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The Cuban connection

Cuban Ambassador to Barbados, Lissette Perez.

by Shamkoe Pilé

Barbados’ foreign policy has not changed since this island established diplomatic relations with Cuba in 1972. In fact, Permanent Secretary in the Ministry of Foreign Affairs, Charles Burnett, stressed: “Barbados, and Barbados alone, would decide where its interests lay.”

The permanent secretary made this declaration during a panel discussion on Monday on the topic: The Meaning and Implications of the Cuba-CARICOM Diplomatic Relations in the Current Global Politico-economic Environment.

The event, which was held to commemorate the 40th Anniversary of the Establishment of Diplomatic Relations between the Republic of Cuba and CARICOM, took place at the 3Ws Pavilion, Cave Hill Campus, and was organised by the University of the West Indies in collaboration with the Cuban Embassy of Barbados.

Burnett said that the often bandied about phrase “Friends of all, satellites of none”, which was said by Barbados’ first Prime Minister Errol Barrow, was just one line in a very important statement.

He read an excerpt of Barrow’s statement which said: “We have devised the kind of foreign policy which is consistent with our national situation and is also based on the current realities of international politics. We have no quarrels to pursue, and we particularly, insist that we do not regard any member state as our natural opponent. We shall not involve ourselves in sterile ideological wrangling, because, we are exponents, not of the diplomacy of power, but of the diplomacy of peace and prosperity.”

Burnett stressed: “What [Prime Minister] Barrow was saying in short, was that, as a small nation state, Barbados was not ready to be used as a pawn or proxy by any major power in the Cold War… Barbados’ foreign policy has not changed from that.”

He reasoned that this was one of the underlying principles which guided Barbados in 1972 to establish diplomatic relations with Cuba, along with Jamaica, Guyana and Trinidad and Tobago.

Moreover, he noted that for persons to understand the current meaning and implications of Cuba-CARICOM diplomatic relations, there was a need to understand the socio-political environment of the era when relations were formally established.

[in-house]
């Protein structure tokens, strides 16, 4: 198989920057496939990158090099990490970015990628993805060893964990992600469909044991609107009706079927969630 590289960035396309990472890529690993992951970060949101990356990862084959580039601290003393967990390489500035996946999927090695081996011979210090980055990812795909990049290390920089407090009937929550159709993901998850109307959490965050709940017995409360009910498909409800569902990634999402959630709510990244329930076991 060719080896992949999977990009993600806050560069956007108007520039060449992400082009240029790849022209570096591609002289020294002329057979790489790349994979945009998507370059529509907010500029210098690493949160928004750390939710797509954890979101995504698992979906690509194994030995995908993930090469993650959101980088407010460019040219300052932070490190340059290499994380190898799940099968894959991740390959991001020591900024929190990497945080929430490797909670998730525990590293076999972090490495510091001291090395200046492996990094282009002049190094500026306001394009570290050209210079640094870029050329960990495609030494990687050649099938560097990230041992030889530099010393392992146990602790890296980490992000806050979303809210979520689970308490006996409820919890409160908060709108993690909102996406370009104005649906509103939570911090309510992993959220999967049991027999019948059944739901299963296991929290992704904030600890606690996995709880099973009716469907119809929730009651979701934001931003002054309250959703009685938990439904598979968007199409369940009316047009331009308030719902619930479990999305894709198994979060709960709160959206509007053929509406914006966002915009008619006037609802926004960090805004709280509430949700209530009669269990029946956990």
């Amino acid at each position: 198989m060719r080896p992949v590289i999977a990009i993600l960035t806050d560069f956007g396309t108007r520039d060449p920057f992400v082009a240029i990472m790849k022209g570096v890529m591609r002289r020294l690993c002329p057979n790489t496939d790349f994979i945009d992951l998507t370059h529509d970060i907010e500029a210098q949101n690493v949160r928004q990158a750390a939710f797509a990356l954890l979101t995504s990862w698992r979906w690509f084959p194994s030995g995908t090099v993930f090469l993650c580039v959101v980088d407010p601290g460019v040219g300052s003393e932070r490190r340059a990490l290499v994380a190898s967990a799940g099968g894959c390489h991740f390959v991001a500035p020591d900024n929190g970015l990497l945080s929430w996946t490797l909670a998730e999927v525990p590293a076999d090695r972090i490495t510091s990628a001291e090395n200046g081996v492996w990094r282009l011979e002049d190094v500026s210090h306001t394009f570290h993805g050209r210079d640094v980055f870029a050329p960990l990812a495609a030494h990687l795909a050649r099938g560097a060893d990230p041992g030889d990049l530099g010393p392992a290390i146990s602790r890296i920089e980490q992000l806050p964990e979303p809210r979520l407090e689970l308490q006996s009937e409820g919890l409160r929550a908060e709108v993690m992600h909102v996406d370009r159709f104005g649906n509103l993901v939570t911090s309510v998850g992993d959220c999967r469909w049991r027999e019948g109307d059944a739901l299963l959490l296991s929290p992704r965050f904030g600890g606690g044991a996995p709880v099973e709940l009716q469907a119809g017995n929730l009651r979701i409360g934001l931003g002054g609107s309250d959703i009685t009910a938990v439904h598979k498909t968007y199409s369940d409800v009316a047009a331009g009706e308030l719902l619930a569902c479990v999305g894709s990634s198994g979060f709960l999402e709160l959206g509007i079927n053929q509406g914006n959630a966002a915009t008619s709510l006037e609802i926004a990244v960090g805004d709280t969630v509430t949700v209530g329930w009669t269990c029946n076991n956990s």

“Jamaica, 10 years of independence; Trinidad & Tobago, 10 years of independence; Barbados and Guyana, six years of independence. It was the height of the cold war, capitalism verses communism in full flight. We just had the debacle of the Bay of Pigs. We had a development of a socialist agenda, a situation of the non-aligned movement and the new international economic order. This was the basic context of 1972,” the permanent secretary pointed out.

“We had Jamaica’s then Prime Minister, Michael Manley, and Guyana’s Prime Minister, Linden Forbes Burnham, who were both leftist. Dr. Eric Williams of Trinidad and Tobago was a nationalist, and Errol Barrow of Barbados, a pragmatist,” Burnett said, adding that the foreign policy of Barbados has always been driven by pragmatism.

“I deliberately made the comment about Errol Barrow being a pragmatist, because the relationship with Cuba from the beginning was seen as one which was commercial and economic rather than ideological. So, why was a pragmatist willing to go down at this stage?” he queried.

The Foreign Affairs official told the audience that there were large numbers of Barbadians and Caribbean nationals living in Cuba at that time mainly because of migration and he reported that the Barbadian government frequently interacted with the British Embassy in Cuba to liaise with Barbadians on the Spanish speaking island.

“So, for Barbados, [establishing relations with Cuba] was also a matter of engaging with its people, along with engaging Cuba… since most of these cases are not one-dimensional,” he explained.

Burnett noted that the present situation of CARICOM-Cuba relations was characterised by the US embargo still being in effect. Other attributes mentioned included the end of capitalism versus communism and an economic downturn “where the European Union has major problems and the US is in an ‘anemic’ recovery”.

Adding that the world’s new growth centres were China, India, Brazil and South America, he said that Latin America and the Caribbean increased South-South relations, and formed the Community of Latin American and Caribbean States.

“So, what does this contemporary situation mean for CARICOM and Cuba?” he asked.

is answer: “As spelt out at the 4th CARICOM-Cuba summit, we have practical joint collaborations on sustainable development, regional integration, illicit trafficking in small arms and light weapons, and the question of narco-trafficking, which are some substantive issues concerning the relationship.”

He also noted that along with these issues, the Cuban government had outlined nine specific areas of collaboration for CARICOM and Cuba during the 4th summit.

These are: a training centre for the treatment of physical disabilities; a Caribbean Regional School of Arts; assistance to Information and Translation Institute, which is located in Suriname; assistance to the recovery of the banana crop; assistance in the restoration of fishing; assistance in water purification and construction of dams and micro dams; restoration services for the Caribbean sugar industry; construction and repairs of airports, bridges and docks, and regional cooperation to cope with natural disasters.

“This is where we are at in the relationship, in terms of CARICOM and Cuba operationalising their relationship,” Burnett concluded.

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